SW Legal studies in Business

Standards for Application of Dram Shop Act Lower for Self-Service Alcohol

New Jersey high court held that when an organization allows self-service of alcohol, it has an obligation to stop visibly intoxicated guests from drinking, but does not have a duty to monitor the intake of every person.

Topic Torts
Key Words

Wrongful Death; Dram Shop Act; Duty

C A S E   S U M M A R Y

The Happy Hour Social and Athletic Club had a permit to dispense alcohol at its yearly pig roast picnic. Guests could serve themselves from a tap in a beer truck brought in for the event. One of the guests got drunk. While driving three others to a bar after the event, he lost control of his car and killed all four people. Survivors sued the Club for liability under the Dram Shop Act for serving too much alcohol. The trial court held for the Club and the appeals court agreed. Survivors appealed to the New Jersey high court.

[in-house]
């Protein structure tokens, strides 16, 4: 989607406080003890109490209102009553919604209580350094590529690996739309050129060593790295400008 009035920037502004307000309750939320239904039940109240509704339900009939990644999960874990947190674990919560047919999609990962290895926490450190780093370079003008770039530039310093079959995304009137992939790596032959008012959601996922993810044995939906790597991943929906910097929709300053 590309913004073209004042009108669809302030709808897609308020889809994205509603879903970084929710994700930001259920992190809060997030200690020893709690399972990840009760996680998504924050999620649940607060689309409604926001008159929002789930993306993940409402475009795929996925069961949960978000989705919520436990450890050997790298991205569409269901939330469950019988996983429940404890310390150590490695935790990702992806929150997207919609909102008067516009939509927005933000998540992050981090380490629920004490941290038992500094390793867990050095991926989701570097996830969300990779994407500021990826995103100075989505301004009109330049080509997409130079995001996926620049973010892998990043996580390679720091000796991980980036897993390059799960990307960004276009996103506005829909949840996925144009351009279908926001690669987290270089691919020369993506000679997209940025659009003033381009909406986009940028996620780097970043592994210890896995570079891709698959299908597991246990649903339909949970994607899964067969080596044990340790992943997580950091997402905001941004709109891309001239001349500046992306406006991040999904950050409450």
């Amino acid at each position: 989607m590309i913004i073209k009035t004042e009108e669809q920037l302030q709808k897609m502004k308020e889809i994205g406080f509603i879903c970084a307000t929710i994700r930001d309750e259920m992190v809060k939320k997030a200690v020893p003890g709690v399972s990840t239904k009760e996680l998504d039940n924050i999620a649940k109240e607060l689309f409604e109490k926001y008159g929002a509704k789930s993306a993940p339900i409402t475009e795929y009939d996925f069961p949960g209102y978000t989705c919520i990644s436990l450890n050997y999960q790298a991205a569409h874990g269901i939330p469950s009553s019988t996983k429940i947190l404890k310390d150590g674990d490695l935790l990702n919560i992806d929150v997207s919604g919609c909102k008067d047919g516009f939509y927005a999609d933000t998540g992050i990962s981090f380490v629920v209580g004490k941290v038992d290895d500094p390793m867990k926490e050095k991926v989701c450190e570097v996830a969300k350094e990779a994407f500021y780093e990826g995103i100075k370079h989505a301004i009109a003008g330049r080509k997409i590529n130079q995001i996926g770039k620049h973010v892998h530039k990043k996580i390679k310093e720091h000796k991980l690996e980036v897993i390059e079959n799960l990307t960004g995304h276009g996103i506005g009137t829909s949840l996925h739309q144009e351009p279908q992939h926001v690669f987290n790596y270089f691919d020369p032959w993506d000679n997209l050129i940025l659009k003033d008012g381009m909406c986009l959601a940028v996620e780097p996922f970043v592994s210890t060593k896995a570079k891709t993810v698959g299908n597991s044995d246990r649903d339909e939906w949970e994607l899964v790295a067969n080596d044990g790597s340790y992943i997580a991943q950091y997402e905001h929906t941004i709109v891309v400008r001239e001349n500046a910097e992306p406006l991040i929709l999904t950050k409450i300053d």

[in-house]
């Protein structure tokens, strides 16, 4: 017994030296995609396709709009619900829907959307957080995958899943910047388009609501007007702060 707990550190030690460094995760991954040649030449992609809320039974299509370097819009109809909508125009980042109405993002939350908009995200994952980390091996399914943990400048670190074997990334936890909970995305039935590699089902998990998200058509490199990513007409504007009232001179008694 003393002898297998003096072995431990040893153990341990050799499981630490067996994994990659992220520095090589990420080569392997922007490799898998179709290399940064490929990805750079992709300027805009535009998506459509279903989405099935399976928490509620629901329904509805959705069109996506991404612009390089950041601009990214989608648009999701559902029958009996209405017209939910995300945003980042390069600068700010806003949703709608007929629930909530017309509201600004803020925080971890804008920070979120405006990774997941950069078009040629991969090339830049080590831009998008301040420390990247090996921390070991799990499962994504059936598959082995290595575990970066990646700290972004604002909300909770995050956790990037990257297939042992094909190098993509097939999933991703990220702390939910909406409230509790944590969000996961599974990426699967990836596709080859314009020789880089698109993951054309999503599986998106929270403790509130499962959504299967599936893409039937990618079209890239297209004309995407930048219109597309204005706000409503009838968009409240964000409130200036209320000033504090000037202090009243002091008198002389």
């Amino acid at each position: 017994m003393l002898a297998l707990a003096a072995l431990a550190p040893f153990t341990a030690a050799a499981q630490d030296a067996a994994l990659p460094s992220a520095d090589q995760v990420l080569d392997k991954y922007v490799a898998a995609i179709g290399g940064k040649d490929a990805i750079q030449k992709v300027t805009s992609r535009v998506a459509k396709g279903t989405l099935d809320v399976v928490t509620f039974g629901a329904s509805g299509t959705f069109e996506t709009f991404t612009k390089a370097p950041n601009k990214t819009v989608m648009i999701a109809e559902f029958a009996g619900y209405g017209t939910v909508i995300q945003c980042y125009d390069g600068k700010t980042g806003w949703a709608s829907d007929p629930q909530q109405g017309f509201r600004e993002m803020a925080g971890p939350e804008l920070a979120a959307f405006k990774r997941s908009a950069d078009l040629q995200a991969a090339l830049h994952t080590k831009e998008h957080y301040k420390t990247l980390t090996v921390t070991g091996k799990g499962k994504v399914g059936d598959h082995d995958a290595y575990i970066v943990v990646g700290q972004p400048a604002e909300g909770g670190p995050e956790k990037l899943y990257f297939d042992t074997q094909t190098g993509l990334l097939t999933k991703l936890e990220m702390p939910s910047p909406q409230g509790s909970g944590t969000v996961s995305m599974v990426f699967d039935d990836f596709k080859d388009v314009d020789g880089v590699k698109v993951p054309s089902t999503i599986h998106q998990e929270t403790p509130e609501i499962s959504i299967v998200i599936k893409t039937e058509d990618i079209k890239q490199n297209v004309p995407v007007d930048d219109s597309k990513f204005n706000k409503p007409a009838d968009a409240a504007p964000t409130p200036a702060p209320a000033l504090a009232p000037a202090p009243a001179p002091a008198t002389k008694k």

Affirmed. If an organization, such as the Club, allowed self-service of beer to continue when a guest was visibly intoxicated, then the organization was negligent under the Dram Shop Act. In this case, there was evidence that the organization did not allow the guest to serve himself alcohol when he was visibly intoxicated. Under the Act, licensed alcoholic beverage servers that permit self-service of alcohol do not have a duty to monitor how much alcohol is consumed by every patron, only to monitor those who become visibly intoxicated.


Mazzacano v. Estate of Kinnerman, 962 A.2d 1103 (Sup. Ct., N.J., 2009)

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